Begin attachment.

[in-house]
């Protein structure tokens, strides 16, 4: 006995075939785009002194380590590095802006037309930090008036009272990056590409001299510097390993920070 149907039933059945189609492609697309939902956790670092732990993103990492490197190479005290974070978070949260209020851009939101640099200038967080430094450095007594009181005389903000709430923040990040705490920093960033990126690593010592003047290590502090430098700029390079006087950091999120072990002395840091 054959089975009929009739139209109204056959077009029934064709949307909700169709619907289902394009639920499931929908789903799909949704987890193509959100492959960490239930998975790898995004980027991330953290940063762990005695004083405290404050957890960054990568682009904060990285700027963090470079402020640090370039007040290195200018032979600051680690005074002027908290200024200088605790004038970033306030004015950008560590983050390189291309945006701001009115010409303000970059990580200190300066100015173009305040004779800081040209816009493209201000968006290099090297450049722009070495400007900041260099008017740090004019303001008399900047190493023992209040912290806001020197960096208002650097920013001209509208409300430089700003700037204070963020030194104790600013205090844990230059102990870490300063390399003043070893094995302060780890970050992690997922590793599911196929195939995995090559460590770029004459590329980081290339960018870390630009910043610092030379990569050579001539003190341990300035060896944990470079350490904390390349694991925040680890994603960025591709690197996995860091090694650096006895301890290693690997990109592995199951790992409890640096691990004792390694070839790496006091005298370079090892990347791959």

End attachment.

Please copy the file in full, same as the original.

[in-house]
């Protein structure tokens, strides 16, 4: 006995075939785009002194380590590095802006037309930090008036009272990056590409001299510097390993920070 149907039933059945189609492609697309939902956790670092732990993103990492490197190479005290974070978070949260209020851009939101640099200038967080430094450095007594009181005389903000709430923040990040705490920093960033990126690593010592003047290590502090430098700029390079006087950091999120072990002395840091 054959089975009929009739139209109204056959077009029934064709949307909700169709619907289902394009639920499931929908789903799909949704987890193509959100492959960490239930998975790898995004980027991330953290940063762990005695004083405290404050957890960054990568682009904060990285700027963090470079402020640090370039007040290195200018032979600051680690005074002027908290200024200088605790004038970033306030004015950008560590983050390189291309945006701001009115010409303000970059990580200190300066100015173009305040004779800081040209816009493209201000968006290099090297450049722009070495400007900041260099008017740090004019303001008399900047190493023992209040912290806001020197960096208002650097920013001209509208409300430089700003700037204070963020030194104790600013205090844990230059102990870490300063390399003043070893094995302060780890970050992690997922590793599911196929195939995995090559460590770029004459590329980081290339960018870390630009910043610092030379990569050579001539003190341990300035060896944990470079350490904390390349694991925040680890994603960025591709690197996995860091090694650096006895301890290693690997990109592995199951790992409890640096691990004792390694070839790496006091005298370079090892990347791959």